Are you considering taking the steps to become a surrogate mother? Do you feel as though you have completed your own family? If your answer to this last question is a no, I don’t recommend that you become a surrogate. Read on to find out why.
Deciding to become a surrogate mother is a grand thing to do. It is an act of sacrifice that you make to help another family by helping them to build their family. However, you should make sure that before you help another family complete their family, that your own family is complete.
Let’s face it – every pregnancy could involve risks. One unfortunate result of pregnancy can be infertility. Some women lose their uterus. Others are informed by their doctors that to become pregnant again could pose a serious threat to their life. And often, there was no prior indicator that this would be the case. The woman was perfectly healthy. The same can happen with surrogacy pregnancies.
I hate to sound melodramatic, but the honest truth that any pregnancy that a surrogate mother achieves may end up being her last. She could experience complications that lead to a hysterectomy. She could have an incorrectly performed c-section that renders her unable to carry another child. Although it is not the norm, the possibility is still there. So imagine the pain that the surrogate mother would feel if she was then unable to complete her own family. If you have already completed your family, this may be a risk you are more willing to take. However, if you have not, I would urge you to reconsider.
Sometimes, women who have not yet competed their families before becoming a surrogate find themselves in a position where they are having to use a surrogate themselves due to pregnancy complications. This can be avoided by one simple measure – wait until you are sure that you do not want any more children of your own before you become a surrogate. In fact, many intended parents prefer surrogate mothers who have already finished building their families for this reason. They don’t want to have to deal with the guilt if someone was rendered infertile in their quest to help their family. It also may help to ease the intended parents minds when it comes to the surrogate having second thought during birth. Knowing that the surrogate mother will not feel as though they are missing out by giving the child to the intended parent can allay any doubts the intended parents may have. Especially if the surrogate is a traditional surrogate as opposed to a gestational surrogate in which the child is not biologically hers.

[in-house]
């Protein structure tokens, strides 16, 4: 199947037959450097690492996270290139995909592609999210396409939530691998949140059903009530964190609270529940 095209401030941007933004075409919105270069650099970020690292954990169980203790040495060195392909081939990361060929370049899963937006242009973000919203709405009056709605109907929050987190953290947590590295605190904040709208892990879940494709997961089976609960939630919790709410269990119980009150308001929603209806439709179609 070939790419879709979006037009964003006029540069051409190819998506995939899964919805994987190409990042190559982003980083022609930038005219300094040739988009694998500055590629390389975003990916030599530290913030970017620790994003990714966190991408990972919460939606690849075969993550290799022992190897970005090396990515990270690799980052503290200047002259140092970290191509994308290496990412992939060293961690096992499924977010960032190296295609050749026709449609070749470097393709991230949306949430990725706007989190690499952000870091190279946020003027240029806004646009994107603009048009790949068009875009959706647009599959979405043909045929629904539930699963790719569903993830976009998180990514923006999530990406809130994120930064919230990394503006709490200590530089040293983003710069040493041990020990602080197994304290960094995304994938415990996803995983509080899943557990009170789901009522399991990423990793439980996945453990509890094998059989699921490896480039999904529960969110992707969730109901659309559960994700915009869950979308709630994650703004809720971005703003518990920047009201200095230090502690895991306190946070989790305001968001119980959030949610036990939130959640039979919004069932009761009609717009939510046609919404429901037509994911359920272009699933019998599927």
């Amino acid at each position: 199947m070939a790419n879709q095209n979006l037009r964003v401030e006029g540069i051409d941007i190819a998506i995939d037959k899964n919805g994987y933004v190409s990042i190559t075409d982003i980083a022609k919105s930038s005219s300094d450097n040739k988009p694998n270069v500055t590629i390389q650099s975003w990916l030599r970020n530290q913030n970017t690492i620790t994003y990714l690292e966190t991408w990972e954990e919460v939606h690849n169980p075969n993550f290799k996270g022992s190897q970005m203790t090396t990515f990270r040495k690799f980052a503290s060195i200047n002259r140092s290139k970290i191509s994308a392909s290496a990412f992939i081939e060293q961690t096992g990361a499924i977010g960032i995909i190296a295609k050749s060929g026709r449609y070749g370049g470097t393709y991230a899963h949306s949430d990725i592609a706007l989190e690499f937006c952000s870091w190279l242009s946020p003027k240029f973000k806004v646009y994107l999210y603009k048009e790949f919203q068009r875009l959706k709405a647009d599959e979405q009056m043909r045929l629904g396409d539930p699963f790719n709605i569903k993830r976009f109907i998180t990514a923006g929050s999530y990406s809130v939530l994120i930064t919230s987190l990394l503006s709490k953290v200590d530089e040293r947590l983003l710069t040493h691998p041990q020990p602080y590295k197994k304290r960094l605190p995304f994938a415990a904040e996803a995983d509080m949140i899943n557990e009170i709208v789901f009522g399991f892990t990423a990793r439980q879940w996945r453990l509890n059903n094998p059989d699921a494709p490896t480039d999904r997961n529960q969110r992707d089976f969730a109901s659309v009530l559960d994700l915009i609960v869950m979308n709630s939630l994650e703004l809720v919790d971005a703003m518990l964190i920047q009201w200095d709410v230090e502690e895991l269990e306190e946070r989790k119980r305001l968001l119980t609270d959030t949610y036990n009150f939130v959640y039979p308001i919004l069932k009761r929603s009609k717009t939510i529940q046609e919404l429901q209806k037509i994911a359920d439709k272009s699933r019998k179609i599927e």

Surrogacy agencies generally prefer those who want to become a surrogate mother to be finished with building the families before pursuing surrogacy. As you can see, it makes sense for this to be a requirement. So, my advice to anyone who wants to become a surrogate mother is to make sure that you do not want to have any more children over your own before you commit.